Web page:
Two separate identification runs were performed for whey protein and casein proteins after which the data were grouped and duplicate identifications were filtered. In the case of a double annotation for a peptide, the annotation with the highest number of identified b/y ions was selected as the most likely identification. When the number of identified b/y-ions was equal, mass accuracy was considered where the peptide with a higher mass accuracy was selected. When the mass accuracy was equal, the peptide with the highest assigned intensity of the fragments was selected.

Statistical analyses

The effect of the degree of hydrolysis and peptide length was tested with IBM SPSS version 23 using one-way ANOVA by performing the Tukey post hoc test. Differences were considered statistically significant at p < 0.001. This was chosen because the comparison was always conducted on technical replicates.

Results & discussion

Levels of furosine and BL in the infant formulas

Quantities of Nε-(2-furoylmethyl)-L-lysine (furosine) and the calculated BL level in the powdered infant formulas are shown in Table 1.
Table 1 Quantity of furosine and calculated blocked lysine (BL) levels of the different infant formula. BL percentages were derived from lysine and furosine levels measured after acid hydrolysis using ion-pair reversed-phase HPLC (Ansynth Service B.V., Breda, the Netherlands)
Heating temperature (°C) Heating time (hours) Furosine [mg per 100 g protein] Lysine blockage
0 308 6.5%
60 24 400 8.4%
60 72 556 11.8%
60 168 690 14.8%
60 288 977 20.8%
70 335 2022 44.5%


The levels of furosine ranged between 308 and 2022 mg per 100 g protein, resulting in a range of 6.5 to 44.5% BL. These findings are in line with the expectation, as longer incubation of the products at elevated temperature is expected to cause an increased formation of MRPs. The relatively long incubation times needed to induce glycation can be explained by the low water activity in the powdered formula. The 6.5 to 20.8% BL values are comparable to the infant formula values reported in the literature, while 44.5% BL is a more extreme level.3

Protein hydrolysis

Intact proteins were monitored using gel electrophoresis. Fig. 1 shows the SDS-gel images for all samples. All bands, but especially β-lactoglobulin and α-lactalbumin, show a gradual shift with increasing glycation level, indicating an increase in the apparent molecular weight (MW). This is probably due to the sugars that bind to the milk proteins, increasing their MW. In addition, the α-lactalbumin band broadens in the sample with 44.5% BL compared to the other samples and appears as a smear, indicating significant changes in α-lactalbumin due to the glycation.
image file: c9fo02097g-f1.tif
Fig. 1 SDS-PAGE images of infant formula with 6 levels of blocked lysine (BL) at various time points from the gastric phase (GP) and the intestinal phase (IP) of simulated infant in vitro digestion (A) sample 6.5% lysine blockage, (B) sample 8.4% lysine blockage, (C) sample 11.8% lysine blockage, (D) sample 14.9% lysine blockage, (E) sample 20.8% lysine blockage, and (F) sample 44.5% lysine blockage. Lane 1: Mark12 MW size marker, lane 2: non digested sample, lane 3: 0.3 minutes GP, lane 4: 15 minutes GP, lane 5: 30 minutes GP, lane 6: 45 minutes GP, lane 7: 60 minutes GP, lane 8: 5 minutes IP, lane 9: 15 minutes IP, lane 10: 30 minutes IP, lane 11: 60 minutes IP, lane 12: 120 minutes IP.

After 0.3 minutes in the GP, the casein band disappears in all samples, while two additional bands appear at MW 5 and 8 kDa. These bands represent large peptides formed during digestion, probably originating from caseins. β-Lactoglobulin and α-lactalbumin, on the other hand, are not hydrolysed in the samples throughout the whole GP, independent of the glycation level.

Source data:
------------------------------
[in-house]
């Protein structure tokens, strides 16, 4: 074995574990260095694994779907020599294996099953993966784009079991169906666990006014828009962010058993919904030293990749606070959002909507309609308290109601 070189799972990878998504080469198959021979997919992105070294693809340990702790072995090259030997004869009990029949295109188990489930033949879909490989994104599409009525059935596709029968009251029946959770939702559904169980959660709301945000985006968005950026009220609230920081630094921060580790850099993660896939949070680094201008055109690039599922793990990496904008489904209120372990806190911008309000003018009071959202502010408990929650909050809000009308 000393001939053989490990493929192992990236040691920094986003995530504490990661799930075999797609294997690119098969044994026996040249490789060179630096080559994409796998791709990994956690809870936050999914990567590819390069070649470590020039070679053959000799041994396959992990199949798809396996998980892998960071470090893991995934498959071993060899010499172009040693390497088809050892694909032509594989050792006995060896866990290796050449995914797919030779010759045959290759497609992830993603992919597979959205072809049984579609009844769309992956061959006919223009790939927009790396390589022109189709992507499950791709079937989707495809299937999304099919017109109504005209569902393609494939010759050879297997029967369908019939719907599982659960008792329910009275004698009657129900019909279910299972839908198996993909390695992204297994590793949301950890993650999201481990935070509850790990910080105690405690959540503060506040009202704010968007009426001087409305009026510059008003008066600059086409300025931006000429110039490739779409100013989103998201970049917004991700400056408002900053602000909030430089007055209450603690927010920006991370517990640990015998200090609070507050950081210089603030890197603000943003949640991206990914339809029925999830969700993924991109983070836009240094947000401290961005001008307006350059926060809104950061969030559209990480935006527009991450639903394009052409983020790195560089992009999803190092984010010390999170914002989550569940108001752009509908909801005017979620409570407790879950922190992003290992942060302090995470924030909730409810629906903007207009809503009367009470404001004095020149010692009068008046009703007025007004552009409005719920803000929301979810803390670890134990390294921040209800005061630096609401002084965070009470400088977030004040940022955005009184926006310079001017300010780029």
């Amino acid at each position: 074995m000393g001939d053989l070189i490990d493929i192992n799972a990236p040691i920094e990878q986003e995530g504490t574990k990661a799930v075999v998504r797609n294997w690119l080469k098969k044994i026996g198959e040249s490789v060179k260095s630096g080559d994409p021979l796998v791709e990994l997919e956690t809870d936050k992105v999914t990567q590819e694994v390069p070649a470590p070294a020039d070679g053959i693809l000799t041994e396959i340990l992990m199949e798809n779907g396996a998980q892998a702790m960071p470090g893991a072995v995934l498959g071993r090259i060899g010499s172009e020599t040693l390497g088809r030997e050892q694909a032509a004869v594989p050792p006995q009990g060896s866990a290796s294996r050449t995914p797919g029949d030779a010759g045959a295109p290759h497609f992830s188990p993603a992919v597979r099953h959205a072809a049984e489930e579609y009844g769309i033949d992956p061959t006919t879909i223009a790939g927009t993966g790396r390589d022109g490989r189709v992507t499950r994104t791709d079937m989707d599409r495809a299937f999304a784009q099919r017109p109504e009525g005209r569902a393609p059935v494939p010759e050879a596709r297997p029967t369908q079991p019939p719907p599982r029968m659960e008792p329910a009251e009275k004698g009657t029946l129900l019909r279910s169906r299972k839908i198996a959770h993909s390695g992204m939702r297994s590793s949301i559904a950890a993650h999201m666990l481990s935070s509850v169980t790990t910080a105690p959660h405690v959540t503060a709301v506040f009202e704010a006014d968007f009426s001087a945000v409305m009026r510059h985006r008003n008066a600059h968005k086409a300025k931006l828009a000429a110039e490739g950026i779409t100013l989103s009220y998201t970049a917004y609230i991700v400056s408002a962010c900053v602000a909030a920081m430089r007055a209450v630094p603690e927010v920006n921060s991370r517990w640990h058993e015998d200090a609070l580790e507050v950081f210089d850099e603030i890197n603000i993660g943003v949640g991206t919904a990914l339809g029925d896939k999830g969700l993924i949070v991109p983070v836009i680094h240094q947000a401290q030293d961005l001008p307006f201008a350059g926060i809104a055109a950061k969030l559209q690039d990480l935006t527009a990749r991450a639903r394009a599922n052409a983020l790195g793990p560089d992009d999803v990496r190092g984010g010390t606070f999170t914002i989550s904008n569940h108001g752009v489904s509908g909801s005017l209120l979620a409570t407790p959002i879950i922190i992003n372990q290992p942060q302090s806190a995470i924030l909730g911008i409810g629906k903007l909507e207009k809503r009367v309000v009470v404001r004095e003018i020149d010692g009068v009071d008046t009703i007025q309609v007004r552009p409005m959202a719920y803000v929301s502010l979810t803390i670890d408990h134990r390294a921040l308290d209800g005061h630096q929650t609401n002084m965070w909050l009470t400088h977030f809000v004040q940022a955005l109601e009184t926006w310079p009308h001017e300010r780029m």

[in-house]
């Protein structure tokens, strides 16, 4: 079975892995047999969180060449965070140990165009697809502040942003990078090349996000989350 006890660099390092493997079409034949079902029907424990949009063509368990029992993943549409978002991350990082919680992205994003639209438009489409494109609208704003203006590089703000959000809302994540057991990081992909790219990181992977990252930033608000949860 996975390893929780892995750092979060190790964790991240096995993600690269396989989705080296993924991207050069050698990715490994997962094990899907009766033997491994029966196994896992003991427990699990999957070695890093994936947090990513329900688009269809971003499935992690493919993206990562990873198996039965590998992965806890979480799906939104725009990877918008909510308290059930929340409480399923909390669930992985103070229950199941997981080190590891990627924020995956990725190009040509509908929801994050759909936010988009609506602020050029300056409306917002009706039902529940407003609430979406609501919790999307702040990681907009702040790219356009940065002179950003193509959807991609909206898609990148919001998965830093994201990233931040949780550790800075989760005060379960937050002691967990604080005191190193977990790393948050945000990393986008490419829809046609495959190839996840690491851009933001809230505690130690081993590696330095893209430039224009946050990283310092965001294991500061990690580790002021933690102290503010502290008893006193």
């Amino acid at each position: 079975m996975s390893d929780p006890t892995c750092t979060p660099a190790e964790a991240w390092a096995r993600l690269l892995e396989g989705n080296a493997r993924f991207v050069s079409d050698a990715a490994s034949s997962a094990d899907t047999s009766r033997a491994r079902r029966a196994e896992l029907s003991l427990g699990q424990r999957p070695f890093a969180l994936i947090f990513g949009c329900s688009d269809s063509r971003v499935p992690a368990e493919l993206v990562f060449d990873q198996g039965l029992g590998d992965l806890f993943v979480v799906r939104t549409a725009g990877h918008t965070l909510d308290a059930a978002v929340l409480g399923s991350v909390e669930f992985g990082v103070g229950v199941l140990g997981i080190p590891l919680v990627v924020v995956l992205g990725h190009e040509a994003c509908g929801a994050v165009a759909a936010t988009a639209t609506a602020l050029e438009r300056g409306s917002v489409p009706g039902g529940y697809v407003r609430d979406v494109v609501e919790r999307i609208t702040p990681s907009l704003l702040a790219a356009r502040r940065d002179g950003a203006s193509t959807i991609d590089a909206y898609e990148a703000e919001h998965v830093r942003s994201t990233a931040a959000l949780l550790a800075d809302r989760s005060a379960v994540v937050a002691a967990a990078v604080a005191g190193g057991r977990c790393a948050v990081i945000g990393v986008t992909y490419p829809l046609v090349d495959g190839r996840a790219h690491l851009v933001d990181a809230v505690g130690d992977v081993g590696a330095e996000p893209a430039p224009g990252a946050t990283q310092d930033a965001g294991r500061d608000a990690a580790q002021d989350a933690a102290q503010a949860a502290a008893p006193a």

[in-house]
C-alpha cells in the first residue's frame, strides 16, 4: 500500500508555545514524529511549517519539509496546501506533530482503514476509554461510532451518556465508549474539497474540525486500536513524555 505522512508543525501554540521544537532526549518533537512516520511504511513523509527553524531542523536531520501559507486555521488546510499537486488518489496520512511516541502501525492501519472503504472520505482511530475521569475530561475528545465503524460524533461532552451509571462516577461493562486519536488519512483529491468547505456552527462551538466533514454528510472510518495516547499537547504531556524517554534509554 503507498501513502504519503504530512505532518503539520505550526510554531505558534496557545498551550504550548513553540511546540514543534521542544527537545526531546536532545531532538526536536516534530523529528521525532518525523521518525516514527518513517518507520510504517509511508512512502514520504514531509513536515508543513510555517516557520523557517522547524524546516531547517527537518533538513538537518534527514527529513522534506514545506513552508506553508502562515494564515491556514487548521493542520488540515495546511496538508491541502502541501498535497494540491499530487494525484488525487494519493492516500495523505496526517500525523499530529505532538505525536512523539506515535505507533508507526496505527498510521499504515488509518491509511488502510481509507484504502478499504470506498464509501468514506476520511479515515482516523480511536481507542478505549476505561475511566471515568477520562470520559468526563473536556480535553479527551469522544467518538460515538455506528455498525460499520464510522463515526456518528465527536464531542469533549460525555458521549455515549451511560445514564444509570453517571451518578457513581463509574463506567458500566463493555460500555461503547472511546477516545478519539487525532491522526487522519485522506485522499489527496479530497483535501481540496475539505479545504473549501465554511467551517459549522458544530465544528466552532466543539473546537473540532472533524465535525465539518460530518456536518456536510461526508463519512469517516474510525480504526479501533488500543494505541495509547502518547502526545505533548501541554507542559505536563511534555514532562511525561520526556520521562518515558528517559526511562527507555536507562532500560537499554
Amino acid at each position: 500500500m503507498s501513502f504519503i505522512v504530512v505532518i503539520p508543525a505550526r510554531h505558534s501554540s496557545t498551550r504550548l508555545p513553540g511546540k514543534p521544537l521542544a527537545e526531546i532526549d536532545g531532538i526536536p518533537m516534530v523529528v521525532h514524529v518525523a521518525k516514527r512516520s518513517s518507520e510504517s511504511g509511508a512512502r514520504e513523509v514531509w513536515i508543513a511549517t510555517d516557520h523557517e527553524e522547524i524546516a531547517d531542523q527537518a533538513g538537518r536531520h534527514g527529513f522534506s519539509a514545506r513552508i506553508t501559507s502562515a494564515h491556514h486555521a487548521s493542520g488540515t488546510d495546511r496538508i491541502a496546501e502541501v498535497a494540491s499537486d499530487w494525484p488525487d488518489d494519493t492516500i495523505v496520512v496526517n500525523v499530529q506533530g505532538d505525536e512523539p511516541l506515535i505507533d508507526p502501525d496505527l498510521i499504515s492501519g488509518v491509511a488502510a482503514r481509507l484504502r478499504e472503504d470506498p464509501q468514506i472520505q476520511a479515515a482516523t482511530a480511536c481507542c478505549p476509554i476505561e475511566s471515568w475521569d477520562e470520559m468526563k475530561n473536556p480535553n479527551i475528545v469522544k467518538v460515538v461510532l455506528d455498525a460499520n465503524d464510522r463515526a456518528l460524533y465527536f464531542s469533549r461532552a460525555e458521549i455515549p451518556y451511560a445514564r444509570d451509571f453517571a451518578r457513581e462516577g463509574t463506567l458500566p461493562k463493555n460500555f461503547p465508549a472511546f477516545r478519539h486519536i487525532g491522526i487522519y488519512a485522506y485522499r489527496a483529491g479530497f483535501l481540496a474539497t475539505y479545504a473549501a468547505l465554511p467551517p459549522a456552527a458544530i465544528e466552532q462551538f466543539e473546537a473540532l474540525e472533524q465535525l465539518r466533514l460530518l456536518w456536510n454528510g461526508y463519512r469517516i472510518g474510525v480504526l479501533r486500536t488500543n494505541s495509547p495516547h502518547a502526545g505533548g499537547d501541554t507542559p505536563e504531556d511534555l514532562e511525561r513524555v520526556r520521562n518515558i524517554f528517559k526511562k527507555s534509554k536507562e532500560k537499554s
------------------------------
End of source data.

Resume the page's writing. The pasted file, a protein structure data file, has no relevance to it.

In the IP, the intensity of intact β-lactoglobulin and α-lactalbumin decreases after 5 minutes for all samples, with further slow decreases upon continued intestinal digestion. While both proteins disappear after 60 minutes in the IP in infant formula ranging from 6.5% to 14.9% BL, traces remain visible after 60 minutes in the IP for infant formula with 20.8% and 44.5% BL. After 120 minutes in the IP, all proteins are hydrolysed in all samples.

The rapid disappearance of casein in the GP and the relatively higher resistance of whey proteins to pepsin hydrolysis is in line with previous findings.28,29 In the 20.8% and 44.5% samples, some intact β-lactoglobulin is still present after 60 minutes in the IP. This is in line with a study by Corzo-Martínez et al.,11 where β-lactoglobulin is more resistant after 15 minutes of intestinal hydrolysis when heated in the presence of sugars.

The degree of hydrolysis during infant in vitro digestion is shown in Table 2. Until 45 minutes in the GP, DH increases moderately in all samples. After 60 minutes in the GP, the infant formula with 8.4% BL shows significantly higher DH than the other samples. However, the same tendency is not observed at the start of the IP and is also not reflected in the peptide analysis.

Table 2 Degree of hydrolysis of infant formula with 6 different levels of blocked lysine (BL) at various time points during simulated infant in vitro digestion in the gastric phase (GP) and intestinal phase (IP). Data are expressed as mean of technical replicates ± SD (n = 3). Letters indicate significant differences (p < 0.001)
Degree of hydrolysis [%]
Sampling time point 6.5% BL 8.4% BL 11.8% BL 14.8% BL 20.8% BL 44.5% BL
GP0 0.7 ± 0.1 ns 0.7 ± 0.0 ns 0.5 ± 0.1 ns 0.7 ± 0.1 ns 1.0 ± 0.2 ns 0.9 ± 0.1 ns
GP15 1.6 ± 0.1 ns 1.7 ± 0.2 ns 1.2 ± 0.1 ns 1.6 ± 0.1 ns 1.7 ± 0.2 ns 1.6 ± 0.1 ns
GP30 2.0 ± 0.1 ns 2.1 ± 0.0 ns 1.7 ± 0.1 ns 2.0 ± 0.1 ns 2.0 ± 0.3 ns 1.9 ± 0.1 ns
GP45 2.3 ± 0.1 ns 2.4 ± 0.1 ns 1.9 ± 0.2 ns 2.3 ± 0.2 ns 2.5 ± 0.3 ns 2.2 ± 0.1 ns
GP60 5.9 ± 0.4 a 8.3 ± 0.1 c 4.9 ± 0.2 ab 5.7 ± 0.2 a 5.9 ± 0.3 a 4.3 ± 0.2 b
IP0.3 16.5 ± 0.5 ac 14.4 ± 0.5 ab 14.3 ± 0.8 ab 13.6 ± 0.4 b 17.3 ± 0.2 c 16.0 ± 0.6 abc
IP1.0 15.8 ± 0.5 a 14.6 ± 0.13 abc 14.0 ± 0.1 bc 13.5 ± 0.3 b 17.7 ± 0.4 d 15.5 ± 0.2 ac